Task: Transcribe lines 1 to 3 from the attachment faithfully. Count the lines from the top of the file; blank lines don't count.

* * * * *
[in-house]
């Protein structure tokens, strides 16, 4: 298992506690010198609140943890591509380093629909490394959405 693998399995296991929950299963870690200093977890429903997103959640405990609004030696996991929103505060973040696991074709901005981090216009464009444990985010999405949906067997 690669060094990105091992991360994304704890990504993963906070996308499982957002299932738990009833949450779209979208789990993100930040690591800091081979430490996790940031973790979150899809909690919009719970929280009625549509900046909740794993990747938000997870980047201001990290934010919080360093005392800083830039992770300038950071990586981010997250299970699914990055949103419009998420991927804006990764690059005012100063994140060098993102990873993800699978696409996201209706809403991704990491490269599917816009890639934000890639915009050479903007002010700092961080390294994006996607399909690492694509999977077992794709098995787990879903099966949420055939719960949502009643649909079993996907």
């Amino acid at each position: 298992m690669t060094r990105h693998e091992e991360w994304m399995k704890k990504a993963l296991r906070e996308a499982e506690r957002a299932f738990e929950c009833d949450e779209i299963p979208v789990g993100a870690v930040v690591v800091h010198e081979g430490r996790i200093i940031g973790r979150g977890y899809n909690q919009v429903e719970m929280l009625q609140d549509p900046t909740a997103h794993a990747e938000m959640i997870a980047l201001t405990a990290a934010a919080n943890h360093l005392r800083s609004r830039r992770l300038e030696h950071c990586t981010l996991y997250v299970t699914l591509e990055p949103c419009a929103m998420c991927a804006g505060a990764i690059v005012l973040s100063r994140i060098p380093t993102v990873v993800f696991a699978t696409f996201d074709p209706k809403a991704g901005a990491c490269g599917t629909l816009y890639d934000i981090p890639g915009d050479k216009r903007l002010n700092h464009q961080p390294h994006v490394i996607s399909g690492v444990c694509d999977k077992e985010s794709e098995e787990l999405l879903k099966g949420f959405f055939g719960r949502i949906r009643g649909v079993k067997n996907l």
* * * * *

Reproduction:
[in-house]
């Protein structure tokens, strides 16, 4: 298992506690010198609140943890591509380093629909490394959405 693998399995296991929950299963870690200093977890429903997103959640405990609004030696996991929103505060973040696991074709901005981090216009464009444990985010999405949906067997 690669060094990105091992991360994304704890990504993963906070996308499982957002299932738990009833949450779209979208789990993100930040690591800091081979430490996790940031973790979150899809909690919009719970929280009625549509900046909740794993990747938000997870980047201001990290934010919080360093005392800083830039992770300038950071990586981010997250299970699914990055949103419009998420991927804006990764690059005012100063994140060098993102990873993800699978696409996201209706809403991704990491490269599917816009890639934000890639915009050479903007002010700092961080390294994006996607399909690492694509999977077992794709098995787990879903099966949420055939719960949502009643649909079993996907």
């Amino acid at each position: 298992m690669t060094r990105h693998e091992e991360w994304m399995k704890k990504a993963l296991r906070e996308a499982e506690r957002a299932f738990e929950c009833d949450e779209i299963p979208v789990g993100a870690v930040v690591v800091h010198e081979g430490r996790i200093i940031g973790r979150g977890y899809n909690q919009v429903e719970m929280l009625q609140d549509p900046t909740a997103h794993a990747e938000m959640i997870a980047l201001t405990a990290a934010a919080n943890h360093l005392r800083s609004r830039r992770l300038e030696h950071c990586t981010l996991y997250v299970t699914l591509e990055p949103c419009a929103m998420c991927a804006g505060a990764i690059v005012l973040s100063r994140i060098p380093t993102v990873v993800f696991a699978t696409f996201d074709p209706k809403a991704g901005a990491c490269g599917t629909l816009y890639d934000i981090p890639g915009d050479k216009r903007l002010n700092h464009q961080p390294h994006v490394i996607s399909g690492v444990c694509d999977k077992e985010s794709e098995e787990l999405l879903k099966g949420f959405f055939g719960r949502i949906r009643g649909v079993k067997n996907l």